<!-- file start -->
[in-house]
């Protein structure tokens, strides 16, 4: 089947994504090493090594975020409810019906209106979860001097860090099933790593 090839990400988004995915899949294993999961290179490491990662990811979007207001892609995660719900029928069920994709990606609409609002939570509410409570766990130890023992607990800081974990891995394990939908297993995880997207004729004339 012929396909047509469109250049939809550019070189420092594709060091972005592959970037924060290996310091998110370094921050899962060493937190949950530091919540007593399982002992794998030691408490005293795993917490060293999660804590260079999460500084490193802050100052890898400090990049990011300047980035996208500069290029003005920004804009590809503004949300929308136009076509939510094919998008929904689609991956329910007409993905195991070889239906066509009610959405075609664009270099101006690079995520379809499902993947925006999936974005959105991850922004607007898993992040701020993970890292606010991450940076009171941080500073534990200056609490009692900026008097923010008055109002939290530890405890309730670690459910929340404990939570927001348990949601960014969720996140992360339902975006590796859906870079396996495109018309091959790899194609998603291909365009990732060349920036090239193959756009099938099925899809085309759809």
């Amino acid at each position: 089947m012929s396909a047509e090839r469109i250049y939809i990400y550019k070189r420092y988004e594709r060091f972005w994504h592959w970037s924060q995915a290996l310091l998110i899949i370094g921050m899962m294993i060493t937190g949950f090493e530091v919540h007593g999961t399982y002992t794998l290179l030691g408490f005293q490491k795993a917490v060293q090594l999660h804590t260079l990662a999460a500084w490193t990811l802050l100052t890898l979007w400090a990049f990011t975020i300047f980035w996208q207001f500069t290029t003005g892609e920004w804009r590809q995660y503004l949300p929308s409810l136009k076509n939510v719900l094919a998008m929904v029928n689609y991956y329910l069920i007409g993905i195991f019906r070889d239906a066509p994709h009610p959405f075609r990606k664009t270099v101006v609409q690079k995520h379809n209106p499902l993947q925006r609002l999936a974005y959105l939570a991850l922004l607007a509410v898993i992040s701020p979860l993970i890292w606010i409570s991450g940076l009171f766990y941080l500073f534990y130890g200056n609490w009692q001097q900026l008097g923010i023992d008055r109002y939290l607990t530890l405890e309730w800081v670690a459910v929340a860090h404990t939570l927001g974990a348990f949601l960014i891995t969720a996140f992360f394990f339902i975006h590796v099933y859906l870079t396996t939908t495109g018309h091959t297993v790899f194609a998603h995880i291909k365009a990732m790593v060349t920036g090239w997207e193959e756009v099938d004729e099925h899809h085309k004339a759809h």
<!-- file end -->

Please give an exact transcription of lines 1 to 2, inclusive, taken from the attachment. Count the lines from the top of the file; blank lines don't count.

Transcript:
[in-house]
């Protein structure tokens, strides 16, 4: 089947994504090493090594975020409810019906209106979860001097860090099933790593 090839990400988004995915899949294993999961290179490491990662990811979007207001892609995660719900029928069920994709990606609409609002939570509410409570766990130890023992607990800081974990891995394990939908297993995880997207004729004339 012929396909047509469109250049939809550019070189420092594709060091972005592959970037924060290996310091998110370094921050899962060493937190949950530091919540007593399982002992794998030691408490005293795993917490060293999660804590260079999460500084490193802050100052890898400090990049990011300047980035996208500069290029003005920004804009590809503004949300929308136009076509939510094919998008929904689609991956329910007409993905195991070889239906066509009610959405075609664009270099101006690079995520379809499902993947925006999936974005959105991850922004607007898993992040701020993970890292606010991450940076009171941080500073534990200056609490009692900026008097923010008055109002939290530890405890309730670690459910929340404990939570927001348990949601960014969720996140992360339902975006590796859906870079396996495109018309091959790899194609998603291909365009990732060349920036090239193959756009099938099925899809085309759809």